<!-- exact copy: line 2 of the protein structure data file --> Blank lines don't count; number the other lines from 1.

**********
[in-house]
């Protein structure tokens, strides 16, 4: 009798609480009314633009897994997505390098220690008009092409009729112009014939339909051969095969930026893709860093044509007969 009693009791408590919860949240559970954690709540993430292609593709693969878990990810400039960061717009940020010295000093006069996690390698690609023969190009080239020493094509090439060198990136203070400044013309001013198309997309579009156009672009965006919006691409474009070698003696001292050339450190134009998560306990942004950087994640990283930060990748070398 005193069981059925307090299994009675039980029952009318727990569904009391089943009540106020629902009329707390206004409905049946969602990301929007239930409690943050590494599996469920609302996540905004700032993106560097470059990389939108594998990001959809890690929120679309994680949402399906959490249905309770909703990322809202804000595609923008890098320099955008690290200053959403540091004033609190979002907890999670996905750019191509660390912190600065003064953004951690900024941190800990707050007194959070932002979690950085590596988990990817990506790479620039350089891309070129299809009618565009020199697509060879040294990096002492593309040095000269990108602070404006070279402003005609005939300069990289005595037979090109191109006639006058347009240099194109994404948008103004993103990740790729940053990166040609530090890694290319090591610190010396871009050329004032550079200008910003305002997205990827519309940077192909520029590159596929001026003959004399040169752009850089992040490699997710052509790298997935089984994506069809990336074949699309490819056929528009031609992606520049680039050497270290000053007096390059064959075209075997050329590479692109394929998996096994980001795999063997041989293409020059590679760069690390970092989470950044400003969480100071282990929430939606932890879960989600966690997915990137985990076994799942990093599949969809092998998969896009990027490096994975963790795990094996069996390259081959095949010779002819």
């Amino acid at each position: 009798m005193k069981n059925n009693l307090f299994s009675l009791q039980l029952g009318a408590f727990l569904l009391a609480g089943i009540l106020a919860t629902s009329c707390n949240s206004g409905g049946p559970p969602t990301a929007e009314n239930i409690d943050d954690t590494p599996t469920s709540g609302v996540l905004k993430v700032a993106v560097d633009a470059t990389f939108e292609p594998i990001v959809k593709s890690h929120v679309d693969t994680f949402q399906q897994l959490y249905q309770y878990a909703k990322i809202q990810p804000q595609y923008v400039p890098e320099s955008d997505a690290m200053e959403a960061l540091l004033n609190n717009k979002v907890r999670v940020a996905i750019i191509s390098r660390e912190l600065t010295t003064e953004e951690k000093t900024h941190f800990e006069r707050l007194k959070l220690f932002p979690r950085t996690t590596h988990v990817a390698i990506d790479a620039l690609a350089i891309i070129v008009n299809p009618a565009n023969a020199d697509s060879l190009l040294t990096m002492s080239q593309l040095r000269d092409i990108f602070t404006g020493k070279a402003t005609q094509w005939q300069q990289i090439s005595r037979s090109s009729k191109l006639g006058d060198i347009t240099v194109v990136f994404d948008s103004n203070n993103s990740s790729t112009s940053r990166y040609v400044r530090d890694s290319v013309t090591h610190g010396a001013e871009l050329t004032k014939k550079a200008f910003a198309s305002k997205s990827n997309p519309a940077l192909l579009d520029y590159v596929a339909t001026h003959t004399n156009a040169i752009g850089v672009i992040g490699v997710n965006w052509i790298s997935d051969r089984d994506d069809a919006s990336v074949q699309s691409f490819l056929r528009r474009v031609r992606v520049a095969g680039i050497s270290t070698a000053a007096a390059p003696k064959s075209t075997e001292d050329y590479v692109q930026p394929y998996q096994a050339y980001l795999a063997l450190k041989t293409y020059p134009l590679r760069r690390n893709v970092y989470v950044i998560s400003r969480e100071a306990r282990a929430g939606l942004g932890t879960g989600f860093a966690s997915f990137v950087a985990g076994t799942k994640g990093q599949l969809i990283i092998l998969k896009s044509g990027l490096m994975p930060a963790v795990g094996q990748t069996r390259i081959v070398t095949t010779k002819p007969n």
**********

């Protein structure tokens, strides 16, 4: 009798609480009314633009897994997505390098220690008009092409009729112009014939339909051969095969930026893709860093044509007969 009693009791408590919860949240559970954690709540993430292609593709693969878990990810400039960061717009940020010295000093006069996690390698690609023969190009080239020493094509090439060198990136203070400044013309001013198309997309579009156009672009965006919006691409474009070698003696001292050339450190134009998560306990942004950087994640990283930060990748070398 005193069981059925307090299994009675039980029952009318727990569904009391089943009540106020629902009329707390206004409905049946969602990301929007239930409690943050590494599996469920609302996540905004700032993106560097470059990389939108594998990001959809890690929120679309994680949402399906959490249905309770909703990322809202804000595609923008890098320099955008690290200053959403540091004033609190979002907890999670996905750019191509660390912190600065003064953004951690900024941190800990707050007194959070932002979690950085590596988990990817990506790479620039350089891309070129299809009618565009020199697509060879040294990096002492593309040095000269990108602070404006070279402003005609005939300069990289005595037979090109191109006639006058347009240099194109994404948008103004993103990740790729940053990166040609530090890694290319090591610190010396871009050329004032550079200008910003305002997205990827519309940077192909520029590159596929001026003959004399040169752009850089992040490699997710052509790298997935089984994506069809990336074949699309490819056929528009031609992606520049680039050497270290000053007096390059064959075209075997050329590479692109394929998996096994980001795999063997041989293409020059590679760069690390970092989470950044400003969480100071282990929430939606932890879960989600966690997915990137985990076994799942990093599949969809092998998969896009990027490096994975963790795990094996069996390259081959095949010779002819």